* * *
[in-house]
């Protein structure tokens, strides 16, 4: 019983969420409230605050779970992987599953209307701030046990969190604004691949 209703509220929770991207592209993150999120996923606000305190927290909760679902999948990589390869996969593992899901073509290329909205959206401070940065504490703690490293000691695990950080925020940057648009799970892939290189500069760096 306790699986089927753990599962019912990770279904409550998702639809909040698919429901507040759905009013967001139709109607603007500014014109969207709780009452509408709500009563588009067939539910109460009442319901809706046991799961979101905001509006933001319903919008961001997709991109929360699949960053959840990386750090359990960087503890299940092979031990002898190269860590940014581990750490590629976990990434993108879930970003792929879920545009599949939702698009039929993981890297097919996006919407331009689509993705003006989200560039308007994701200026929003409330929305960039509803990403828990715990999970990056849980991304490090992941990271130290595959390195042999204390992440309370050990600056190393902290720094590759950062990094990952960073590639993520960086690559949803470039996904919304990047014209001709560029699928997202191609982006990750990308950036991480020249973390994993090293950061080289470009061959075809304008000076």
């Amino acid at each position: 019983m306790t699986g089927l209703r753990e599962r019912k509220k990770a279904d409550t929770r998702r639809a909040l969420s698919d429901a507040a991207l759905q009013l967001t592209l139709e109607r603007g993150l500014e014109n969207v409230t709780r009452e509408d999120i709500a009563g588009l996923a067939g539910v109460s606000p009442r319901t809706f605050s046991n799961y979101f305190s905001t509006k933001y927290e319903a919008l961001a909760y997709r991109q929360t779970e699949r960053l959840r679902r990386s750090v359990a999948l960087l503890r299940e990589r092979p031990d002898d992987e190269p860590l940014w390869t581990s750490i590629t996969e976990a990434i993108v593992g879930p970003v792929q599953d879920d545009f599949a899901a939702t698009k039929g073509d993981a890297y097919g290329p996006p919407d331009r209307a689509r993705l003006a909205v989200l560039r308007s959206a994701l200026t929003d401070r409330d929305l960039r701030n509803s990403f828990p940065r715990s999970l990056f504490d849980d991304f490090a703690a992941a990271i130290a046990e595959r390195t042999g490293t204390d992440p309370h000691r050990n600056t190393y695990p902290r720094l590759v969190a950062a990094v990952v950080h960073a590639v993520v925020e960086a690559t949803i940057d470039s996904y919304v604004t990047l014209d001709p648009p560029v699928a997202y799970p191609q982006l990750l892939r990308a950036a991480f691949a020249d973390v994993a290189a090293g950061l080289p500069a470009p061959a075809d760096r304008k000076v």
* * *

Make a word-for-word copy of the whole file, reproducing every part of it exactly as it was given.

[in-house]
């Protein structure tokens, strides 16, 4: 019983969420409230605050779970992987599953209307701030046990969190604004691949 209703509220929770991207592209993150999120996923606000305190927290909760679902999948990589390869996969593992899901073509290329909205959206401070940065504490703690490293000691695990950080925020940057648009799970892939290189500069760096 306790699986089927753990599962019912990770279904409550998702639809909040698919429901507040759905009013967001139709109607603007500014014109969207709780009452509408709500009563588009067939539910109460009442319901809706046991799961979101905001509006933001319903919008961001997709991109929360699949960053959840990386750090359990960087503890299940092979031990002898190269860590940014581990750490590629976990990434993108879930970003792929879920545009599949939702698009039929993981890297097919996006919407331009689509993705003006989200560039308007994701200026929003409330929305960039509803990403828990715990999970990056849980991304490090992941990271130290595959390195042999204390992440309370050990600056190393902290720094590759950062990094990952960073590639993520960086690559949803470039996904919304990047014209001709560029699928997202191609982006990750990308950036991480020249973390994993090293950061080289470009061959075809304008000076």
């Amino acid at each position: 019983m306790t699986g089927l209703r753990e599962r019912k509220k990770a279904d409550t929770r998702r639809a909040l969420s698919d429901a507040a991207l759905q009013l967001t592209l139709e109607r603007g993150l500014e014109n969207v409230t709780r009452e509408d999120i709500a009563g588009l996923a067939g539910v109460s606000p009442r319901t809706f605050s046991n799961y979101f305190s905001t509006k933001y927290e319903a919008l961001a909760y997709r991109q929360t779970e699949r960053l959840r679902r990386s750090v359990a999948l960087l503890r299940e990589r092979p031990d002898d992987e190269p860590l940014w390869t581990s750490i590629t996969e976990a990434i993108v593992g879930p970003v792929q599953d879920d545009f599949a899901a939702t698009k039929g073509d993981a890297y097919g290329p996006p919407d331009r209307a689509r993705l003006a909205v989200l560039r308007s959206a994701l200026t929003d401070r409330d929305l960039r701030n509803s990403f828990p940065r715990s999970l990056f504490d849980d991304f490090a703690a992941a990271i130290a046990e595959r390195t042999g490293t204390d992440p309370h000691r050990n600056t190393y695990p902290r720094l590759v969190a950062a990094v990952v950080h960073a590639v993520v925020e960086a690559t949803i940057d470039s996904y919304v604004t990047l014209d001709p648009p560029v699928a997202y799970p191609q982006l990750l892939r990308a950036a991480f691949a020249d973390v994993a290189a090293g950061l080289p500069a470009p061959a075809d760096r304008k000076v």